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    Difference between conducted and radiated emission ?

    Can anyone tell me the difference between conducted and radiated emission, especially for digital circuits ?? For instance, inside a large size digital core what is source of the conducted and radiated emission ?

    regards,


    taofeng

    •   Alt31st March 2008, 12:09

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    Re: Difference between conducted and radiated emission ?

    Please refer to IEC standards for exact definitions and allowed levels.
    The word "conducted" implies that the signals are conducted along conductors, wires or printed lines; also dielectrics can and do conduct elmag.signals.
    The word" radiated" implies that signals can be radiated from various conductive or dielectric structures as an elmag.wave.
    Different test methods are then used to distinguish how interfering signals can get to a test point.



    •   Alt10th January 2011, 18:13

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    Re: Difference between conducted and radiated emission ?

    Hello,

    At relative low frequency, most spurious emissions are generated by common mode current in the connected cables. Measuring the true radiation from long cables at low frequency is very difficult and depends heavily on the routing of the cables. Therefore at low frequency they carry out common mode measurements with current clamps. They can also measure common mode voltage. In both cases the cables are terminated with predefined common mode impedance. These are the "conducted emission" measurements. Frequency range is generally up to 30 MHz.

    At high frequency, radiation from the case or PCB (in case of plastic case) becomes important (for example harmonics from clock oscillators). As the frequency is higher, they can measure the radiation directly as antennas have suitable size (log periodicals combined with bi-conicals or (large) horns ). These are the "radiated emission" measurements. Frequency range generally begins at 30 MHz up to above 1 GHz (depending on standard and highest clock frequency in the device under test). .


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    •   Alt10th January 2011, 19:04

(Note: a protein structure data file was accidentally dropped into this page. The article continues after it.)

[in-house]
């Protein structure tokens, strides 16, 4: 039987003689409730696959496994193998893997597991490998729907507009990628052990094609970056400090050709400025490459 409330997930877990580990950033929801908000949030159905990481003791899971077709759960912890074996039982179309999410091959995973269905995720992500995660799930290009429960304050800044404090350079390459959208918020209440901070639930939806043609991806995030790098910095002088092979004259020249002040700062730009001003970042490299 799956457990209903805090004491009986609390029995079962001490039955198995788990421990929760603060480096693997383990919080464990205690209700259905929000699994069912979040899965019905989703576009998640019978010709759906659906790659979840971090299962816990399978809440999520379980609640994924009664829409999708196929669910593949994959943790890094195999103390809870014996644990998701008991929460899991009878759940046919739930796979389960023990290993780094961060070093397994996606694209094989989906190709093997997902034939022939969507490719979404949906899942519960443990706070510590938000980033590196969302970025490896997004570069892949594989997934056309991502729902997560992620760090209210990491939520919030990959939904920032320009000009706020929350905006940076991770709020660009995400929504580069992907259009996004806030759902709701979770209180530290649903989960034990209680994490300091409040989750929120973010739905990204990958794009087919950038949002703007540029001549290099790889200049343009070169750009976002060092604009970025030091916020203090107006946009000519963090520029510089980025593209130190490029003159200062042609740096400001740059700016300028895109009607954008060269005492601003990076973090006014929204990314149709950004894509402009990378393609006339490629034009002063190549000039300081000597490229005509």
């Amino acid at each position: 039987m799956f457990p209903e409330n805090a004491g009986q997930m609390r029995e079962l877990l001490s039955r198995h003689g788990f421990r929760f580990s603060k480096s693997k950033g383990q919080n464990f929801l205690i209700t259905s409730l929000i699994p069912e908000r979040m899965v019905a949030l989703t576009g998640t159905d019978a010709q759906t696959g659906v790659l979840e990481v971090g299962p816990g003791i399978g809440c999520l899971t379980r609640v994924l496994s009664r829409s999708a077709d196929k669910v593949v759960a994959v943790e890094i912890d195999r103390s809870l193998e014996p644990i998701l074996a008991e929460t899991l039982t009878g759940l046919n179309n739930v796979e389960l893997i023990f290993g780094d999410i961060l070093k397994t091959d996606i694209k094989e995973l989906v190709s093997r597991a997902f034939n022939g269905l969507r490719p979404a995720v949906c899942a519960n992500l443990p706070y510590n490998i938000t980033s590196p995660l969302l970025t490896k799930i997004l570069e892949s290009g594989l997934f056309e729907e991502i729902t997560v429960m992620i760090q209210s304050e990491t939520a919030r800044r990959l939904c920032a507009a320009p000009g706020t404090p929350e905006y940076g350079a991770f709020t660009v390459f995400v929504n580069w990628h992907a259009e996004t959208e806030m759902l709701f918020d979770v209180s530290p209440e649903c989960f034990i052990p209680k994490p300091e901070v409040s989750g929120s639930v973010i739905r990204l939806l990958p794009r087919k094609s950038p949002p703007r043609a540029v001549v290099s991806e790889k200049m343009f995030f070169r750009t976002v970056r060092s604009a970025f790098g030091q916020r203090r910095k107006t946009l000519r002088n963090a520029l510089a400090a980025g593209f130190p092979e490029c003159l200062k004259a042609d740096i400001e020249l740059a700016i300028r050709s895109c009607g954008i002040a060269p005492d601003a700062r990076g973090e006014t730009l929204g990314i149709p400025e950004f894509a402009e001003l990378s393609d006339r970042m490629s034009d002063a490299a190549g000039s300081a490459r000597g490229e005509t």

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    Re: Difference between conducted and radiated emission ?

    All this is true. Due to various uncertainties, IEC introduced standards with well described procedures and equipment to obtain reliable and repeatable results.

    Concerning radiated emissions, starting at 30 MHz is not correct. I took part in an interesting emission test of a small uP driven telephone echange. Its clock harmonics and subharmonics were radiated far away from ~1 MHz up to >50 MHz as a many-line spectrum.
    With lots of digital hardware used often without any technical consideration, we now have an exceeding and growing interference everywhere. To get money, fools promoting "digital over power lines" radiate a heavy mess around, filling mainly short-wave bands with their well-paying traffic.
    And there is no legal defense- maybe we can equally well interfere with their traffic...



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    Re: Difference between conducted and radiated emission ?

    starting at 30 MHz is not correct
    Most designers will ignore emssions without limits in EMC standards. It's another question if you are able to measure them. "Radiated" emissions below 30 MHz are however pure nearfield phenomena, respectively magnetic and electric fields, that have to be accessed with field probes rather than antennas. Some limit values for fields below 30 MHz exist in specific EMC standards, but they are not of general importance.



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    Re: Difference between conducted and radiated emission ?

    The main difference between Conducted and Radiated emissions is in the frequency range. Conducted emissions are measured off the power cord of your system between 150 kHz and 30 MHz. Radiated emissions are measured from 30 MHz to 1GHz and higher, depending on the highest frequency being generated in your system.



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